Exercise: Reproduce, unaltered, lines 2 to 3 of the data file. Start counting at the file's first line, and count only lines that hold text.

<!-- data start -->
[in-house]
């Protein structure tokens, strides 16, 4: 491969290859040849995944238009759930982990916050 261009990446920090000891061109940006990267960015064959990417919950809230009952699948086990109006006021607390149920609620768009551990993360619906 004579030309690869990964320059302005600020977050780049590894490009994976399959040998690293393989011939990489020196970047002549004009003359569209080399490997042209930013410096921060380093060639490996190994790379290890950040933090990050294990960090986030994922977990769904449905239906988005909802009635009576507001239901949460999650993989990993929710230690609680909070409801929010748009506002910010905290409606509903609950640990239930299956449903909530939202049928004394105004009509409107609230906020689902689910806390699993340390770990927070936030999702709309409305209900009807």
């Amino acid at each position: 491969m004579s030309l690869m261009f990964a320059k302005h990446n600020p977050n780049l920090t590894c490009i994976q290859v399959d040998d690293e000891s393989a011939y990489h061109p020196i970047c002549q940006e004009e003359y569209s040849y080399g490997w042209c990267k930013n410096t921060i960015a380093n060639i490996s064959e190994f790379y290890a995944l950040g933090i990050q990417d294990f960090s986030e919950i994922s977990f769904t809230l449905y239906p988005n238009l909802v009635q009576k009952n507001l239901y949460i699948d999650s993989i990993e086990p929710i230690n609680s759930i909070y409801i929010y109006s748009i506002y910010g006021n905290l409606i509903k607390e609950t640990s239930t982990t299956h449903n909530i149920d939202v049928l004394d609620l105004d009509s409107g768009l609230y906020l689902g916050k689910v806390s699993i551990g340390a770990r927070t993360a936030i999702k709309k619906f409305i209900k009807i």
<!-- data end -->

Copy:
């Protein structure tokens, strides 16, 4: 491969290859040849995944238009759930982990916050 261009990446920090000891061109940006990267960015064959990417919950809230009952699948086990109006006021607390149920609620768009551990993360619906 004579030309690869990964320059302005600020977050780049590894490009994976399959040998690293393989011939990489020196970047002549004009003359569209080399490997042209930013410096921060380093060639490996190994790379290890950040933090990050294990960090986030994922977990769904449905239906988005909802009635009576507001239901949460999650993989990993929710230690609680909070409801929010748009506002910010905290409606509903609950640990239930299956449903909530939202049928004394105004009509409107609230906020689902689910806390699993340390770990927070936030999702709309409305209900009807």
């Amino acid at each position: 491969m004579s030309l690869m261009f990964a320059k302005h990446n600020p977050n780049l920090t590894c490009i994976q290859v399959d040998d690293e000891s393989a011939y990489h061109p020196i970047c002549q940006e004009e003359y569209s040849y080399g490997w042209c990267k930013n410096t921060i960015a380093n060639i490996s064959e190994f790379y290890a995944l950040g933090i990050q990417d294990f960090s986030e919950i994922s977990f769904t809230l449905y239906p988005n238009l909802v009635q009576k009952n507001l239901y949460i699948d999650s993989i990993e086990p929710i230690n609680s759930i909070y409801i929010y109006s748009i506002y910010g006021n905290l409606i509903k607390e609950t640990s239930t982990t299956h449903n909530i149920d939202v049928l004394d609620l105004d009509s409107g768009l609230y906020l689902g916050k689910v806390s699993i551990g340390a770990r927070t993360a936030i999702k709309k619906f409305i209900k009807i």